Gun rights, property rights, and school choice, for instance, don't seem to fit in either category. I attribute this to the attempt to simplify the political landscape to "Conservatives believe in one type of liberty, while liberals believe in another type." We're giving their respective crazy quilts of political positions too much credit.

  • Ron Paul Got PAID||

    Is there some Hollywood conspiracy to keep allowing Josh Brolin to play presidents?

  • ||

    THE TEN COMMITMENTS
    Citizens need someone to point out things that must be done politically! Citizens want Action Points creating an organized plan coming into this election. While in this crisis, they don’t want messages to be fuzzy or esoteric.
    These Points outlined in national news programs would catch fire!
    • Set forth a Bill to immediately strip out all redundancies shown by the recent march 11th 2010 GAO Report saving over 500 billion dollars. Reduce EPA & NHLRB to 1985 levels. Make TSA private again and disallow any new Federal Agency formations.
    • Waive all permitting and grant immediate rights to oil companies to drill in all of Alaska and our Continental shelves. This would create over 200,000 good jobs and immediately lower oil prices.
    • Waive all permitting and allow immediate infrastructure for natural gas distribution created for each gas station in America and allow auto conversion for cars at $300 per car with a $1000 tax write off. For proven poor, a rebate check from the Government would be available. Another 100,000 jobs.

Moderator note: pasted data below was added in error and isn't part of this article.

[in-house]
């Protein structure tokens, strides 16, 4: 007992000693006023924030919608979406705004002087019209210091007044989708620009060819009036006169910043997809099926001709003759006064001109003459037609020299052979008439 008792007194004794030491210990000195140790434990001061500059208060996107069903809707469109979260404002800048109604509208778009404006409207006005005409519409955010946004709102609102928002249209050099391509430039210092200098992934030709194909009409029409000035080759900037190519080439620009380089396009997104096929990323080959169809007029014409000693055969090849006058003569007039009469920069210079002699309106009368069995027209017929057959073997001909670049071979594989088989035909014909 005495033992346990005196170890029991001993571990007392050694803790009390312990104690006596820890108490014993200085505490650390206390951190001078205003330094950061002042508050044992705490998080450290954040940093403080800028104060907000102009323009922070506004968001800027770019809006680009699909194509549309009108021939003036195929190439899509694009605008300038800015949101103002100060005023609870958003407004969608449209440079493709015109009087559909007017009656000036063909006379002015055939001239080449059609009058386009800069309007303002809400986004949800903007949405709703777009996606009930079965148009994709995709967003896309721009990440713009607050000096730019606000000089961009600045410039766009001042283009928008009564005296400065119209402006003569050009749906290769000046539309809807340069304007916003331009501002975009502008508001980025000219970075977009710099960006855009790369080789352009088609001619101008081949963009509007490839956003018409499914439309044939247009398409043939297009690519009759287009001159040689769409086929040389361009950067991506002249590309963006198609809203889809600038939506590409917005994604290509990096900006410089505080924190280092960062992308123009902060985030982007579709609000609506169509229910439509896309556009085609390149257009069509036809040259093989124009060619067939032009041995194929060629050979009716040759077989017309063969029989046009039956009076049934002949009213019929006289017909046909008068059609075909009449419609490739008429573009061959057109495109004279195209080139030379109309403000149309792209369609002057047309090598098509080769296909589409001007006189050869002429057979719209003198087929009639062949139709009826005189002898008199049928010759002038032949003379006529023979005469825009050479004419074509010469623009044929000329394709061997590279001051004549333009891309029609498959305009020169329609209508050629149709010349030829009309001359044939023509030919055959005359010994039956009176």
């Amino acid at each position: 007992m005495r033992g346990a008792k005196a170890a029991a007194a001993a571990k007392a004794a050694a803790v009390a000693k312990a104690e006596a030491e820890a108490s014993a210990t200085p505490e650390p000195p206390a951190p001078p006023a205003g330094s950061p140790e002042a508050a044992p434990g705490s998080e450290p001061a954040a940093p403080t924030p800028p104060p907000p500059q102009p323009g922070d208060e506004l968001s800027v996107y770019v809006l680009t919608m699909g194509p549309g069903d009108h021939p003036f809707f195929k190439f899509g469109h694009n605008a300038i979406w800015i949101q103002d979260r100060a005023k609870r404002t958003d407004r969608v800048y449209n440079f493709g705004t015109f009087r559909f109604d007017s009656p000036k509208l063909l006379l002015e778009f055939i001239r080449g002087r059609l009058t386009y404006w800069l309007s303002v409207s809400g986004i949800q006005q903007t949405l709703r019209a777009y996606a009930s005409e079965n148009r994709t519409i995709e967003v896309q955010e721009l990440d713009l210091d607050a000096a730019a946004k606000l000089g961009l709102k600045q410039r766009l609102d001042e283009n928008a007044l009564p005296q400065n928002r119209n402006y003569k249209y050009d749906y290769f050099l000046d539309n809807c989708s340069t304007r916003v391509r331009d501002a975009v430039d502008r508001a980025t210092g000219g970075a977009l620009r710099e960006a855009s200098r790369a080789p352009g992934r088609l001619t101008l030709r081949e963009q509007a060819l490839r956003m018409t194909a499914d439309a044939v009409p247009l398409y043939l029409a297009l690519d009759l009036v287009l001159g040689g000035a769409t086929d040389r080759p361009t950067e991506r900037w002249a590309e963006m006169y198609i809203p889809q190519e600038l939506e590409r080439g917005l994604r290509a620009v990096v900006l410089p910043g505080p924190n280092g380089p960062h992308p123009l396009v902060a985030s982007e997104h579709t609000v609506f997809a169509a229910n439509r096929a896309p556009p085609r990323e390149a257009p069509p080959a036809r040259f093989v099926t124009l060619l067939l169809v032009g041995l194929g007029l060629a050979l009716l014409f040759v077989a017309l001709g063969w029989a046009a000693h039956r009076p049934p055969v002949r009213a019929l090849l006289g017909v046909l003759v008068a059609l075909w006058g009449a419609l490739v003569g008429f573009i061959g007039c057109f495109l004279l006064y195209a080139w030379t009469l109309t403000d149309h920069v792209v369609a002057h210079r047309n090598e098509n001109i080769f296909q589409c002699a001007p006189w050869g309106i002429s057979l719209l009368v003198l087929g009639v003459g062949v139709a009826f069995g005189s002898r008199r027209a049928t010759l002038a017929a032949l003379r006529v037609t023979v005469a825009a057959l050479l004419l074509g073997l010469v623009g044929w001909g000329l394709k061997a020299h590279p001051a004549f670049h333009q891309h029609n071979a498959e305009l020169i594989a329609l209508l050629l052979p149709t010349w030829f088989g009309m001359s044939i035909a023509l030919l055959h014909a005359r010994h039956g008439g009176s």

• Waive permitting and allow the environmentally proven Canadian processes be used to convert Shale and sand oil in Colorado and other State deposits. (There’s more oil there than in Saudi Arabia) Yet another 150,000 good jobs. These three actions would lower oil and gas prices by 30%.
    • Freeze Federal Government hiring now. (It’s the only way to reduce long term spending. You can see the inability of spending cuts without it.)Freeze all Federal Pension increases.
    • Create a Bill restructuring the Tax Laws to a very simplified Fair, Flat or Consumption tax now!
    • Pass a Bill that no tax payer money will be used for future restructuring or assistance of any kind for Private or Public Pensions.
    • Pass a Bill that prevents the Federal Government from ever bailing or taking active roles in private industry areas again.
    • Reduce tax rates on corporations to 12% if they repatriate all foreign earnings for 2011.
    • Select a capitalist that truly believes in and is skilled in creating an atmosphere for private industry and jobs. Governor Perry seems currently the most qualified.
    With on-air saturation, these actions could be made public. These are “Bills” that would create a clear distinction between the political parties and solidify Voting Blocs.
    Matthew Burns has created several national financial institutions and has expertise in capital markets structuring, derivatives, credit default swaps (CDS), mortgage creation and servicing.

  • Nike Dunk High||

    thanks

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  • The Menace of Secret Government: Obama’s proposed intelligence reforms don’t safeguard civil liberties